The Cowboy Artist’s Mentor John Norval Marchand sets a new record at the same time as his pal, Charlie M. Russell.

CM Russell paints a masterpiece_andy thomas.jpgPretty much everyone in the art world knows the name Charlie Russell, but not so much John Norval Marchand, even though he is the artist who introduced Russell to the New York scene.

Marchand’s artwork is becoming highly collectible; his oil, Pointing the Beef Herd, earned a world record for the artist when it sold for $85,000 at March in Montana in Great Falls on March 16.

Marchand even shared his studio with Russell, whose work earned its highest price achieved at the C.M. Russell Museum’s benefit auction, which also took place on March 16 in Great Falls.

Marchand died young, at 46, yet he was prolific, with a career that included illustrating approximately 35 books, such as David Belasco’s bestseller Girl of the Golden West. Born in Leavenworth, Kansas, in 1875, he took his firsthand knowledge of the frontier to his New York studio. He met Russell while Marchand was visiting cowboy poet Wallace Coburn’s family ranch in Montana during the summer of 1902.

“My friend, Marchand, took me around and introduced me to the art editors of the big publishing houses, which was might fine for me. Many of the editors promised me work in the future in illustrating western stories,” Russell told the Great Falls Tribune on February 16, 1904, after his four-month trip back east that included a visit to New York City. During that same trip to New York, Russell also met artist Charles Schreyvogel, gunfighter-turned-newspaperman Bat Masterson and actor William S. Hart, who he ate freshly dug clams with on Rockaway Beach.

Russell recalled a time he was “kicking around the studio” with Marchand, who told him, “No matter where you come from, if you walk on Fifth Avenue for an hour, you’ll meet somebody you know.” Russell tried out the theory and met Judge Dudley DuBose from Fort Benton. “He was down there from Alaska,” he said. “Well, we had a good time talking about Montana.”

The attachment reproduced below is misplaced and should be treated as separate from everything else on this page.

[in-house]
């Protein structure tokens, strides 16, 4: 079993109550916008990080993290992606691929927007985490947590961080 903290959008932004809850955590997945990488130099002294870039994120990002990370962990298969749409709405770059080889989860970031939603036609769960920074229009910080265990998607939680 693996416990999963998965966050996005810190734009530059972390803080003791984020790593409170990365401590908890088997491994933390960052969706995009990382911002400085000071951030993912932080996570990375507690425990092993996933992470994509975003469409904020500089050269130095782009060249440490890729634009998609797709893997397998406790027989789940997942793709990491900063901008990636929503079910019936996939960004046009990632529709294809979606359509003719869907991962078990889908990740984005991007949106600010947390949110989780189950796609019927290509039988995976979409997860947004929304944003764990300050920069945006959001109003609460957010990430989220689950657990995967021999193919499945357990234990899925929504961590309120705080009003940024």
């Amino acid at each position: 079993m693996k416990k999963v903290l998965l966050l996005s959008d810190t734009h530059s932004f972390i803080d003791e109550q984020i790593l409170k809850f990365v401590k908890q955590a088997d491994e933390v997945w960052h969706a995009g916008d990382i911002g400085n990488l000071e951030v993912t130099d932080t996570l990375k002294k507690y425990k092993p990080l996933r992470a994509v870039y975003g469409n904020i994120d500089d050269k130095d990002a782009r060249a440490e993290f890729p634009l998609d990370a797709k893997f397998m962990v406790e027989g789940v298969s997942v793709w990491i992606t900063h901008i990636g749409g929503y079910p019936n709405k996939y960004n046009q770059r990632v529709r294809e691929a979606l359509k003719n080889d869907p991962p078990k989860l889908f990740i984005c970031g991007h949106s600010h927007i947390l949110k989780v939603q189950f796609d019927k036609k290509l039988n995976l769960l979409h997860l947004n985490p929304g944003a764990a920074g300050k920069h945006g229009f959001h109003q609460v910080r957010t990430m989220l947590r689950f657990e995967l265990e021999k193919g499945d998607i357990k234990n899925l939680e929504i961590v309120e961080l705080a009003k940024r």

When Russell came across a “line of men two or three blocks long,” he asked Marchand “what the show was?” Marchand told him it was for “poor devils without anything to eat” who got sandwiches at the end of the line. “It was a tough sight,” Russell said. “I’d rather take my chances in this country [Montana], where a fellow can make a stand-off occasionally.”

After sharing how much he preferred his adopted home of Great Falls, Montana, Russell commented, “Say, my advice, to anybody that does not love home, is to just go down and live in New York for a while. He’ll sure love home then.”

Did Russell profit from his trip back East? Art historian Brian Dippie credits the “constructive criticism of his artist friends,” including Marchand, for “Russell…correcting the mistakes he had been unable to see.” By 1905, Russell was receiving between $200-$400 per painting, Dippie reports in Charlie Russell Roundup. That year, the cowboy artist entered the prime of his career, lasting through 1920, during which he created some of his most famous artworks.

How fitting that the two friends should make such high marks during Montana’s celebrated Western Art Week.

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